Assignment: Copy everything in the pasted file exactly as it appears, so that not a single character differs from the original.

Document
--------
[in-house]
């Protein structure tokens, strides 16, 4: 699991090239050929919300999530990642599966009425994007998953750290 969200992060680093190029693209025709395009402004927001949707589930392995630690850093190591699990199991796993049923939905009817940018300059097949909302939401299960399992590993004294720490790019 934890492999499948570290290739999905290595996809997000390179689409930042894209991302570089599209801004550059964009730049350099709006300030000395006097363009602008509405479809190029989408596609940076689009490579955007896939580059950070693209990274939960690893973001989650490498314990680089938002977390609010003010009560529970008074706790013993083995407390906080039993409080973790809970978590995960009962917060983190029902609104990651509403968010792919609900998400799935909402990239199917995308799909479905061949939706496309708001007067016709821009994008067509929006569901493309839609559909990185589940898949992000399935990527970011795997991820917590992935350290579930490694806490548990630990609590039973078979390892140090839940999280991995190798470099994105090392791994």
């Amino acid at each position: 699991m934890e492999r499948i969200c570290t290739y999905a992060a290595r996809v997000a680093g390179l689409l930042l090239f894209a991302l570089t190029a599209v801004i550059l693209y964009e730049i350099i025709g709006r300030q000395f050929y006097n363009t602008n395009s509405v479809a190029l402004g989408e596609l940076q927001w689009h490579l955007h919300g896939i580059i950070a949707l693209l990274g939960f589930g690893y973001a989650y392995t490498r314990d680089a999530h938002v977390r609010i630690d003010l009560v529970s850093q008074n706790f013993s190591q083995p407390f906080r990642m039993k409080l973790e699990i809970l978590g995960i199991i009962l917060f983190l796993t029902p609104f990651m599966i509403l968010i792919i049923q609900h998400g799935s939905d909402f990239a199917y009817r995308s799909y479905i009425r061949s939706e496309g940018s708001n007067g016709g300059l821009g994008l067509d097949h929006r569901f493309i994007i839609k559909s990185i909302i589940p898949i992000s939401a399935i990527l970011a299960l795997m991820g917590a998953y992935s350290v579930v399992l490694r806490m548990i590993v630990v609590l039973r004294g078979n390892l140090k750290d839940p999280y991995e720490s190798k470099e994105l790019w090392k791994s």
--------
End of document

[in-house]
């Protein structure tokens, strides 16, 4: 699991090239050929919300999530990642599966009425994007998953750290 969200992060680093190029693209025709395009402004927001949707589930392995630690850093190591699990199991796993049923939905009817940018300059097949909302939401299960399992590993004294720490790019 934890492999499948570290290739999905290595996809997000390179689409930042894209991302570089599209801004550059964009730049350099709006300030000395006097363009602008509405479809190029989408596609940076689009490579955007896939580059950070693209990274939960690893973001989650490498314990680089938002977390609010003010009560529970008074706790013993083995407390906080039993409080973790809970978590995960009962917060983190029902609104990651509403968010792919609900998400799935909402990239199917995308799909479905061949939706496309708001007067016709821009994008067509929006569901493309839609559909990185589940898949992000399935990527970011795997991820917590992935350290579930490694806490548990630990609590039973078979390892140090839940999280991995190798470099994105090392791994």
């Amino acid at each position: 699991m934890e492999r499948i969200c570290t290739y999905a992060a290595r996809v997000a680093g390179l689409l930042l090239f894209a991302l570089t190029a599209v801004i550059l693209y964009e730049i350099i025709g709006r300030q000395f050929y006097n363009t602008n395009s509405v479809a190029l402004g989408e596609l940076q927001w689009h490579l955007h919300g896939i580059i950070a949707l693209l990274g939960f589930g690893y973001a989650y392995t490498r314990d680089a999530h938002v977390r609010i630690d003010l009560v529970s850093q008074n706790f013993s190591q083995p407390f906080r990642m039993k409080l973790e699990i809970l978590g995960i199991i009962l917060f983190l796993t029902p609104f990651m599966i509403l968010i792919i049923q609900h998400g799935s939905d909402f990239a199917y009817r995308s799909y479905i009425r061949s939706e496309g940018s708001n007067g016709g300059l821009g994008l067509d097949h929006r569901f493309i994007i839609k559909s990185i909302i589940p898949i992000s939401a399935i990527l970011a299960l795997m991820g917590a998953y992935s350290v579930v399992l490694r806490m548990i590993v630990v609590l039973r004294g078979n390892l140090k750290d839940p999280y991995e720490s190798k470099e994105l790019w090392k791994s």